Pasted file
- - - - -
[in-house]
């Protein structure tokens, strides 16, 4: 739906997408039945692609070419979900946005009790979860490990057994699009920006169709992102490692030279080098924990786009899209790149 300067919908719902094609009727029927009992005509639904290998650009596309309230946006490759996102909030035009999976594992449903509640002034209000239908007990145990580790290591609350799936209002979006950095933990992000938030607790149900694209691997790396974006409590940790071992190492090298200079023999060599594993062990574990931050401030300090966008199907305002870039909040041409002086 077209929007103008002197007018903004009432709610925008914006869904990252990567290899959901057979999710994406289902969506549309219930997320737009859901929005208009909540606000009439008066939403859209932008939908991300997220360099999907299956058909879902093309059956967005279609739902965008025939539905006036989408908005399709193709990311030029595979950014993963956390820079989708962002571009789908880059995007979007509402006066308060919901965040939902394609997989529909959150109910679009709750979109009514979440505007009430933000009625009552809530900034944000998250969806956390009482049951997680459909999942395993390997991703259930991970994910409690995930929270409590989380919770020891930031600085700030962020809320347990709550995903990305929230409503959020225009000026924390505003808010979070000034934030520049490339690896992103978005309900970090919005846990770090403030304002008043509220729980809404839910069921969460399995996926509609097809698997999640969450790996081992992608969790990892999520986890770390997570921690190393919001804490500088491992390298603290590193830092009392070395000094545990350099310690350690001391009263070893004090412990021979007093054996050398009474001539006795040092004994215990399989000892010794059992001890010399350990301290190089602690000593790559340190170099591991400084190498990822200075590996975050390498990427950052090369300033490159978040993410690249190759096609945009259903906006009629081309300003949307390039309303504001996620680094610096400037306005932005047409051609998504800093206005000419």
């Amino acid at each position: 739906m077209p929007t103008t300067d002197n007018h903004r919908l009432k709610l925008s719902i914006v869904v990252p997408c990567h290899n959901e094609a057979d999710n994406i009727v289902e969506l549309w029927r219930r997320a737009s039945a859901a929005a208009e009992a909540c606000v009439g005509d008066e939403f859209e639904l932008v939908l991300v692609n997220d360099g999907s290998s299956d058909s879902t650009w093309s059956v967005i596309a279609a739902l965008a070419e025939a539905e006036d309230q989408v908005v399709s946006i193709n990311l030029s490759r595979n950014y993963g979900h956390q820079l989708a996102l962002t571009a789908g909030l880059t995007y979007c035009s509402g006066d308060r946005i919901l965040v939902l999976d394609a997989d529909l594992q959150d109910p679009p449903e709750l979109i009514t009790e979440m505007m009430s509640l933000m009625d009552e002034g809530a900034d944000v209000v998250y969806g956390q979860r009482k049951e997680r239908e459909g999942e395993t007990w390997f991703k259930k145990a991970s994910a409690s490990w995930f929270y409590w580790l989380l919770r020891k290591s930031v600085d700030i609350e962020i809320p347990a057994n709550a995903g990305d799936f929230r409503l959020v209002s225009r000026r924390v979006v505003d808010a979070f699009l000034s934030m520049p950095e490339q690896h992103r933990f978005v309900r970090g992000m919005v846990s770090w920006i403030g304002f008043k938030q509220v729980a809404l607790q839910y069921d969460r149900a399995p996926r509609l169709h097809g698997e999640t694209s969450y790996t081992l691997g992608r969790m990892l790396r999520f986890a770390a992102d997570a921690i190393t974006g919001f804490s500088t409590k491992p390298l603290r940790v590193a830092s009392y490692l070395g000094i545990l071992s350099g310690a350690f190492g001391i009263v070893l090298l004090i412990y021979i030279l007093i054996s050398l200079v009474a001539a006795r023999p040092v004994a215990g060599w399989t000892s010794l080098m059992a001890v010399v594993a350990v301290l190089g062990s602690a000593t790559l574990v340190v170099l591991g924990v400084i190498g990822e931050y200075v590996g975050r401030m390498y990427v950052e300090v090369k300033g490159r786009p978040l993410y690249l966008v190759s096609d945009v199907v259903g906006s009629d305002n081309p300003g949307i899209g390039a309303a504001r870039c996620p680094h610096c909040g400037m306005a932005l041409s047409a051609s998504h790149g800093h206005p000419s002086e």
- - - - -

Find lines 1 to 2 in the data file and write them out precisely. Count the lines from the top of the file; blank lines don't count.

[in-house]
């Protein structure tokens, strides 16, 4: 739906997408039945692609070419979900946005009790979860490990057994699009920006169709992102490692030279080098924990786009899209790149 300067919908719902094609009727029927009992005509639904290998650009596309309230946006490759996102909030035009999976594992449903509640002034209000239908007990145990580790290591609350799936209002979006950095933990992000938030607790149900694209691997790396974006409590940790071992190492090298200079023999060599594993062990574990931050401030300090966008199907305002870039909040041409002086 077209929007103008002197007018903004009432709610925008914006869904990252990567290899959901057979999710994406289902969506549309219930997320737009859901929005208009909540606000009439008066939403859209932008939908991300997220360099999907299956058909879902093309059956967005279609739902965008025939539905006036989408908005399709193709990311030029595979950014993963956390820079989708962002571009789908880059995007979007509402006066308060919901965040939902394609997989529909959150109910679009709750979109009514979440505007009430933000009625009552809530900034944000998250969806956390009482049951997680459909999942395993390997991703259930991970994910409690995930929270409590989380919770020891930031600085700030962020809320347990709550995903990305929230409503959020225009000026924390505003808010979070000034934030520049490339690896992103978005309900970090919005846990770090403030304002008043509220729980809404839910069921969460399995996926509609097809698997999640969450790996081992992608969790990892999520986890770390997570921690190393919001804490500088491992390298603290590193830092009392070395000094545990350099310690350690001391009263070893004090412990021979007093054996050398009474001539006795040092004994215990399989000892010794059992001890010399350990301290190089602690000593790559340190170099591991400084190498990822200075590996975050390498990427950052090369300033490159978040993410690249190759096609945009259903906006009629081309300003949307390039309303504001996620680094610096400037306005932005047409051609998504800093206005000419």